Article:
Another element is fear. Many people, particularly white, try to imagine themselves in the situation and sympathise with the white person was "just doing their job" or "serving". We don't have to look back very far to see another unfortunate example, the Trayvon Martin shooting in 2012. This shooting also evidences institutional racism because it was a hispanic man shooting a black man. Fear, propogated by racist propaganda, has a wide impact.

The last part I'd like to share is where we started: denying the existance of racism. This, in my view, is particulalry egregious because it shuts down anything progressive from happening. This takes many forms, most notably with things like saying that we've come a long way as a society or that racism goes both ways. These tactics are successful at derailing the types of progressive conversations that need to be happening in order to combat racism and other forms of marginalisation.

With all of these elements in mind, consider how Michael Brown was portrayed in the media since the event occured this summer. Now reflect on how Darren Wilson has been characterised. It doesn't take much googling to come up with some disturbing results, but I encourage you to try this as an exercise.

It can be difficult to think about next steps when we are so mired in current frustrations, but we must keep an eye out for what can be done. It won't be easy, but perserverence, hope, and compassion are really the only ways that we can transcend the violence and division. I will be watching this keenly as it continues to unfold.

Monday, 24 November 2014

Bullying: The Next Step

This past week my school board celebrated a week against bullying. I was excited that it was, in fact, at my school the students who put together the workshops every day that highlighted not only what bullying was, but who was targeted, why it was happening, and its effects. I had a really positive experience with this week until, during some professional development, I came across some material that tried to deny that bullying was in fact bullying. All this got me thinking about how we are all quick to rally behind bullying as a cause, but when bullying happens in the "real" world we forget the basic idea of it and have all sorts of really harmful ways of reacting to it.

So to start off, I thouht it'd be helpful to have a definition of bullying. There are many ways to go with this, but I'd note that most of the common definitions point out two key ideas: first, the power imbalance between the participants and, second, the fact that it is intended to cause harm. There is also a debate about whether or not it has to be sustained. More on this later.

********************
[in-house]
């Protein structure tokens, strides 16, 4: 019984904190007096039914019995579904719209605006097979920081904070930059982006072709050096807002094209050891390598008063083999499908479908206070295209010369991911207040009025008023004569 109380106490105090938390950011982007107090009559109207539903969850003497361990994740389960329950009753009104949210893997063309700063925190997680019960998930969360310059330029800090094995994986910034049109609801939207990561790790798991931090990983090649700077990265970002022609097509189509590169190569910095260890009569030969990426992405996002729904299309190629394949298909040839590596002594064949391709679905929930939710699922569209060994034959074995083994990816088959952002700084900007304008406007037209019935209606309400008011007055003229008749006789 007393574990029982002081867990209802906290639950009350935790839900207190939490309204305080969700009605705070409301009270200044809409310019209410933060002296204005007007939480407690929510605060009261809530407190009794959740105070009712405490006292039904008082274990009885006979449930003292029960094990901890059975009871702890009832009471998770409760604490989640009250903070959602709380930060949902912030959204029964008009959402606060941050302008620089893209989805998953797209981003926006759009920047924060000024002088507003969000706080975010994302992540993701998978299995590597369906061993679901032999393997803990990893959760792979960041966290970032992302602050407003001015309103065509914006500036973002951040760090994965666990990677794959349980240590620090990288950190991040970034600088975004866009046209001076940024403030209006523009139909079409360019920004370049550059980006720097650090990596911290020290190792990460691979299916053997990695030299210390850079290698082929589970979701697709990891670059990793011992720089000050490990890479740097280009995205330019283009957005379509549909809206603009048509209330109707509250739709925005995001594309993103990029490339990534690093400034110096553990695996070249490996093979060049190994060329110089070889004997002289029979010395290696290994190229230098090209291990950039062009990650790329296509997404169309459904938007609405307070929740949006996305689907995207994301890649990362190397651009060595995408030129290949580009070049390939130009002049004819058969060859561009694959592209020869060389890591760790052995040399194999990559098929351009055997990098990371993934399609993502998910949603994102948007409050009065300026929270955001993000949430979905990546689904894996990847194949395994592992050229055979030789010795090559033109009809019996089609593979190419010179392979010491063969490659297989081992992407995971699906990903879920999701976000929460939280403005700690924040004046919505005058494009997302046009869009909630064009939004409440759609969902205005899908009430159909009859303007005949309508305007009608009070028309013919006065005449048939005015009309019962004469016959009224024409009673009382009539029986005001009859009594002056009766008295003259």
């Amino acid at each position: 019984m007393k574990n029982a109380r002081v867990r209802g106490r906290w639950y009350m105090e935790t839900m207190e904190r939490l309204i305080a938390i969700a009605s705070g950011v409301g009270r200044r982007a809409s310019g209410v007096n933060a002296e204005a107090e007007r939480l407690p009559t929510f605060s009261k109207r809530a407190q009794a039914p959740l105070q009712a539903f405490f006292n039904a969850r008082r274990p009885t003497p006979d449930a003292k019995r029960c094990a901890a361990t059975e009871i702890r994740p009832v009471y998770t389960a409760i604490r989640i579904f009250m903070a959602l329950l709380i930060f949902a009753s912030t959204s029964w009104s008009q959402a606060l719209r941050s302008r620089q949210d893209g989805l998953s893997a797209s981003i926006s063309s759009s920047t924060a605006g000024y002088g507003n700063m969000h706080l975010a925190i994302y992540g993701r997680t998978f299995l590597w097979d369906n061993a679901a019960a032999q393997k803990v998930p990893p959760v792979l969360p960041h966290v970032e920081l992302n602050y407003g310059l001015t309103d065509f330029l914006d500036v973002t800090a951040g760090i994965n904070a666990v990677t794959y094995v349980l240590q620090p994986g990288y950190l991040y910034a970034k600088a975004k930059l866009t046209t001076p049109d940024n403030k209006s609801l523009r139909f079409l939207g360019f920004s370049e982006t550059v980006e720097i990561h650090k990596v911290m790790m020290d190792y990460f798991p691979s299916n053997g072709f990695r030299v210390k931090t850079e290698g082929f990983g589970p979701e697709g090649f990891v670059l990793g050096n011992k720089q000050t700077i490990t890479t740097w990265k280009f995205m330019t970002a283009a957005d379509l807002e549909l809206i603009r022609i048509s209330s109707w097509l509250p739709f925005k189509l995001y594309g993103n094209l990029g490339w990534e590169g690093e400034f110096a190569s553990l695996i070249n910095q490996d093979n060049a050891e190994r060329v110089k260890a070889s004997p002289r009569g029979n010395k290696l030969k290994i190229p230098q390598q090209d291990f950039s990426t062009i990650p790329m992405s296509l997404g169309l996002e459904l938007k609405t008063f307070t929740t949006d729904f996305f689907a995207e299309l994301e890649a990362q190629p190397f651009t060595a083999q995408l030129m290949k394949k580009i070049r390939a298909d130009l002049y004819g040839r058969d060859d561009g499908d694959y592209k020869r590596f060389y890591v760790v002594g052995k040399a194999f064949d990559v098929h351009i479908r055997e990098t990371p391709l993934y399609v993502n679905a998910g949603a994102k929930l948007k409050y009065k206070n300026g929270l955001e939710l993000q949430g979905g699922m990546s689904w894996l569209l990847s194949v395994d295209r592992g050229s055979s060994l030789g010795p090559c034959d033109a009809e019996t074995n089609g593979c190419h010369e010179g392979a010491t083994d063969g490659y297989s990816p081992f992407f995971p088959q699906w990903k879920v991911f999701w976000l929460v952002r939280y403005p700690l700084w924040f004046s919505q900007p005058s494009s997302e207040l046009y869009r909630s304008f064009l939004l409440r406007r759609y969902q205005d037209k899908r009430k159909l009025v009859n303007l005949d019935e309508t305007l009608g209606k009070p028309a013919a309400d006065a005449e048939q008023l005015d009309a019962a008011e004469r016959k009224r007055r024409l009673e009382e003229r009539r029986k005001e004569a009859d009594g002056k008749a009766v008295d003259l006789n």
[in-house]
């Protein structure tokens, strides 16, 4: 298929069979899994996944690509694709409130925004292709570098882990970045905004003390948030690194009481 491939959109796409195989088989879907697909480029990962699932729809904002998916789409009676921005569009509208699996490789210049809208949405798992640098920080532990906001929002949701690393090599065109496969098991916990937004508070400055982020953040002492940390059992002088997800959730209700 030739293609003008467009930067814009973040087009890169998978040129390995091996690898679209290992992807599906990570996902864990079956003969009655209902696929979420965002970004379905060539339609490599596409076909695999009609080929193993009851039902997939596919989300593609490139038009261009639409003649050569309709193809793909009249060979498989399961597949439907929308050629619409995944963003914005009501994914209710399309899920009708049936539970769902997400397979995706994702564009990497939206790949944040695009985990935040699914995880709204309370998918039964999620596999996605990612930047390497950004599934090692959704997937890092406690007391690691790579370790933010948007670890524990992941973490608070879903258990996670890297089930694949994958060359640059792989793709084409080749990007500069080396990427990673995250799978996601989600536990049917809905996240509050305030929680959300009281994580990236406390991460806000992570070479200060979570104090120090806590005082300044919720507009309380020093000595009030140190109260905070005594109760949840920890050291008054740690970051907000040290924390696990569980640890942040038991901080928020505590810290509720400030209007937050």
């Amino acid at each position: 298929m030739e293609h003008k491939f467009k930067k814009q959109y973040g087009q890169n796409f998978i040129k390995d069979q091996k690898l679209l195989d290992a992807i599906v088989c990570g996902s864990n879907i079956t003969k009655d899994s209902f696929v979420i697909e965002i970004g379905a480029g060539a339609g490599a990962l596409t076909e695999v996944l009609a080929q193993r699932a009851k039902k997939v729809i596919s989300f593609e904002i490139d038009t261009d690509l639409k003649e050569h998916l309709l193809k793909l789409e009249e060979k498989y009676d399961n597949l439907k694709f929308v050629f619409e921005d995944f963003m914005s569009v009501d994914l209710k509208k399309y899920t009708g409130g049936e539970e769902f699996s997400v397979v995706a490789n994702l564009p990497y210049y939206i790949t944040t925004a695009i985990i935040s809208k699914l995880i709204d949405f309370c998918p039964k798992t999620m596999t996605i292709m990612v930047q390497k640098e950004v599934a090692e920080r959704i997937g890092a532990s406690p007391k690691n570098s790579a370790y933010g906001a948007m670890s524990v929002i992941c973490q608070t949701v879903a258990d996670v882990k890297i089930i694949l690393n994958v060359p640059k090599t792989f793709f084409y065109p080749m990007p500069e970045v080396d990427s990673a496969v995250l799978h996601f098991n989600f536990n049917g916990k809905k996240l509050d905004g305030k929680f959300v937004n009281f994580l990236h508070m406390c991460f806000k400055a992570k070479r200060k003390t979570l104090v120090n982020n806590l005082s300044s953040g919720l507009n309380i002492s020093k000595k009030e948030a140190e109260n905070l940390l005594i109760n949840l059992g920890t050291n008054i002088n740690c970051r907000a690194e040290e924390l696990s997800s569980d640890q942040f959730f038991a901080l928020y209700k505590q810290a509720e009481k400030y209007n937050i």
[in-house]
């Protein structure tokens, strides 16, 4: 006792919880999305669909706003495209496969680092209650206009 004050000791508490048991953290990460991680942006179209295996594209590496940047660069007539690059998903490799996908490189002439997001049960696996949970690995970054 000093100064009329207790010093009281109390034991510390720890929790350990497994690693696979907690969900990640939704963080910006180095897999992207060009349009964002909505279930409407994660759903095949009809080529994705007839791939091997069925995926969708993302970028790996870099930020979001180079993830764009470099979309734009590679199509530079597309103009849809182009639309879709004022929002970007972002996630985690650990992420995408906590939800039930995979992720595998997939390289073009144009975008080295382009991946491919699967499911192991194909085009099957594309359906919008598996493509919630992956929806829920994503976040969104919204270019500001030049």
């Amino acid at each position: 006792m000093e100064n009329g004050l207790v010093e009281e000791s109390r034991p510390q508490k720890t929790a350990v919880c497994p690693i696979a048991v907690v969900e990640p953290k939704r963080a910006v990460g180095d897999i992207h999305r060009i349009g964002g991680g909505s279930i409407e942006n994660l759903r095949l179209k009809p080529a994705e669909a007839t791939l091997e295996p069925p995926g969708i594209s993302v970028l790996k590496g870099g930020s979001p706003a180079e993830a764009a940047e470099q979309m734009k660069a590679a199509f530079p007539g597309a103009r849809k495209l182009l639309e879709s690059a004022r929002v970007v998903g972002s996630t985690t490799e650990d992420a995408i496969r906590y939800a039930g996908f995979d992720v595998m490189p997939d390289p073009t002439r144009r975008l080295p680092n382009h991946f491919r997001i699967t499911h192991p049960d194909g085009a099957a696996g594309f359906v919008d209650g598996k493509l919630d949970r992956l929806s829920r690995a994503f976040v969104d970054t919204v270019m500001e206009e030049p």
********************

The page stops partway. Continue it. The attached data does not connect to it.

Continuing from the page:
I couldn't help but think that this sounds, to me, a lot like what adults face. Harrassment, intimidation, violence, exclusion, generally based on xenophobic sentiments. Perhaps, I thought, bullying is a manifestation of xenophobia.

To start, a lot of it comes down to the idea of inequality. In our modern world, the notion of inequality is a difficult one to have a rational discussion about, but ultimately it's the idea that two people don't have the same social, monetary, or physical capital. Whether that's based on a metric like race or religion; education or gender; sexual orientation or age. Look anywhere in the media, the political world, our personal lives, or the workplace, and you'll see manifestations of racism, sexism, or some other form of xenophobia. Sometimes it's egregious, sometimes it looks to be harmless. But it's there, always humming in the background.

As adults we get used to the fact that inequality is a "fact of life". If you don't like it you can either pretend to accept it or you can constantly try to agitate against it. There aren't a lot of choices. But what about for children?

Young people are trying to understand the world around them, and they pick up copious cues daily. They generally understand concepts like hierarchy and deference. They learn quickly whether or not authority is something to be followed or questioned. They also are learning how to relate to their peers. They learn from what they see modelled around them, which, unsurprisingly is the real world I alluded to before, full of people evaluating one another based on their differences: xenophobia.